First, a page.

Black-throated Blue Warbler fluffs his feathers

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Leach's Storm Petrel I found in the Tern colony 2010. Notice the tube shaped nostril on top of the beak.

Our first research post is about one of the more elusive species nesting on Metinic.  Leach’s Storm Petrels belong to the tube nosed Order Procellariiformes, and are related to Shearwaters and Albatross.

Petrel burrow found under a piece of driftwood near the south cove. Yellow flags are used to mark and number the burrows.

Most of you have never seen one of this species before, it’s even difficult for us researchers to see one without night vision, though they are living underneath our cabin!  That’s right, not only do Leach’s Storm Petrels nest in burrows underground, but they are nocturnal!


Petrel burrow under old stone wall. With the number of cracks and crevices, smell is the only option for identifying a burrow in use.


So how do find a bird that isn’t above ground while you’re awake? THEY SMELL!!!  Imagine a mix between moth balls and old books… My reaction was precious the first time I was told we would be finding burrows by smelling holes, but to be honest, you will smell a burrow before you see it.

Jennie smelling for Petrels despite finding a Garter Snake on her 4th hole. She puts Indiana Jones to shame!

Usually burrows will be under a large stone or tree to prevent collapse or compression.  Luckily the old stone walls on the island provide excellent nesting habitat, and many of the Petrels choose to burrow under them.  We were able to find 53 burrows in just one afternoon, and the smell was stuck in our noses for the rest of the day.

Satisfactorily congested,

            Metinic Crew (Charlie Walsh, Jennie Wiacek, and special guests Courtney Viall, and Adrienne Leppold)

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We had an unusual visitor on the island yesterday, a Northern Gannet!  This handsome fellow let me walk right up to him and take his picture! (I think he heard about the blog.)  Expect our first research and recipe posts soon!

Stay tuned,

Charlie Walsh, Island Supervisor

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See Ewe Later!

Great action shot by Jennie Wiacek

One of the things that makes work on Metinic unique is sheep. That’s right, sheep.  The herd of over 100 ewes and lambs is here because the island is shared with private land owners.  These “South Enders” are a friendly and helpful group, and we couldn’t ask for better neighbors.

As we prepare for the Terns to arrive and settle, few undertakings are as important (or as unpredictable) as the annual sheep round up!  These organic lawn mowers do us a great service by managing vegetation height year round, which provides great seabird nesting habitat, but Terns are extremely territorial and will exhaust themselves attacking sheep if they are present in the colony.  This is not without good reason; sheep can accidently step on nests and chicks while grazing.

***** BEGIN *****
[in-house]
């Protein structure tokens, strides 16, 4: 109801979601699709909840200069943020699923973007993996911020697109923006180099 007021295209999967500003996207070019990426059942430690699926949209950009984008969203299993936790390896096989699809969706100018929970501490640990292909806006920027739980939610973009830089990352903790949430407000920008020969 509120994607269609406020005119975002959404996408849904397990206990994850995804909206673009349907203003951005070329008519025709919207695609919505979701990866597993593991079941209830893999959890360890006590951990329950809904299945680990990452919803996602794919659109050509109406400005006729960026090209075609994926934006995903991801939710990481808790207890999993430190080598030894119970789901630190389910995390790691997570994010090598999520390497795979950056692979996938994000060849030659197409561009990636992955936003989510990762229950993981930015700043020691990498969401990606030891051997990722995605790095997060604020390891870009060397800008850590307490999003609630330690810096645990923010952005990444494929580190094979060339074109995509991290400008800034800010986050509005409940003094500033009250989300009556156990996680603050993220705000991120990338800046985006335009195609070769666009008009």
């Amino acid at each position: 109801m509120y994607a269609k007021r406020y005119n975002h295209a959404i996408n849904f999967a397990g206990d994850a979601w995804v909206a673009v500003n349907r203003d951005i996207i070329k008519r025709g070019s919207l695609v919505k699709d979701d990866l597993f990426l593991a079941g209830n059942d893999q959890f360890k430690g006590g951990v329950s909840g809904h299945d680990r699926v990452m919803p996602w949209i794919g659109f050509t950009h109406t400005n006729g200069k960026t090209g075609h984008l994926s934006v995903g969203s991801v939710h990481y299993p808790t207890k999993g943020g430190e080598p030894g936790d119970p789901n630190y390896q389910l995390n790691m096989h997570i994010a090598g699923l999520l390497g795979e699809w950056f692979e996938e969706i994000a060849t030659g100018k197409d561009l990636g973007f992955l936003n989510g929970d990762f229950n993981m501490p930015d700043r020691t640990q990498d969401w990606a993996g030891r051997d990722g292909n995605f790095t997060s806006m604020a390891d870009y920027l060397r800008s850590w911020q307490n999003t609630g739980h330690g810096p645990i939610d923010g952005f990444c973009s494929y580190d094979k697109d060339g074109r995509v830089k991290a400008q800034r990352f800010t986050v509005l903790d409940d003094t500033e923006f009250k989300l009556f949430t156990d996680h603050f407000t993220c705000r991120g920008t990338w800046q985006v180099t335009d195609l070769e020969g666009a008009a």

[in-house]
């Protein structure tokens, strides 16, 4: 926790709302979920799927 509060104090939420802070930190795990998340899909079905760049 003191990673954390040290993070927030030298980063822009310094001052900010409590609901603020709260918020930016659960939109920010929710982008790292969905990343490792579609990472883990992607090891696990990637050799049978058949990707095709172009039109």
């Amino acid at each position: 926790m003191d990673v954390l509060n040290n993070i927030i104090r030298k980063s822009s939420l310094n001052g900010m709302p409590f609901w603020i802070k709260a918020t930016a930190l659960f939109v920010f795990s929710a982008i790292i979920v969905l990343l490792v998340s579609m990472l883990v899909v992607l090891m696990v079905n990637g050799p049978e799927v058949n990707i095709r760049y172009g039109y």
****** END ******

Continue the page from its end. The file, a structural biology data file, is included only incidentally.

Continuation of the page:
Shepards, Back Row L to R: Courtney Viall, Brian Benedict, Bill Kolodnicki, Tom Goettel. Front Row L to R: Charlie Walsh, Jennie Wiacek. Not pictured: Michael Langlois.

Playing shepherd on Metinic is not exactly the picture you probably have in your head. There are no dogs, and the field is a hilly thicket of Bayberry bushes.  Some of these sheep have very young lambs and they must move slowly, so moving them down the east coastline and beyond the fence is as much a practice of patience as it is ingenuity.  The roundup went off without a hitch this year, thanks to the crew, refuge staff and enthusiastic volunteers.

Happy herding,

Metinic Crew (Charlie Walsh, Jennie Wiacek, and special guests Courtney Viall, and Adrienne Leppold)

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I know many of you have been waiting patiently for this blog to show its face, and I could not be more excited to be writing for all of you right now. For those just discovering the project’s existence, welcome to Metinic Island! This will be a portal for all of you to peer into our lives as seabird biologists, though we hope it won’t just be treated as a looking glass. We look forward to your questions, comments, and encouragement as we progress through an exciting season. We will be updating regularly with stories, pictures, and recipes from our cabin in the Atlantic. So keep a close eye on the blog; we already have so much we are waiting to tell you!

Until next time,

Metinic Crew (Charlie Walsh, Jennie Wiacek, and special guests Courtney Viall, and Adrienne Leppold)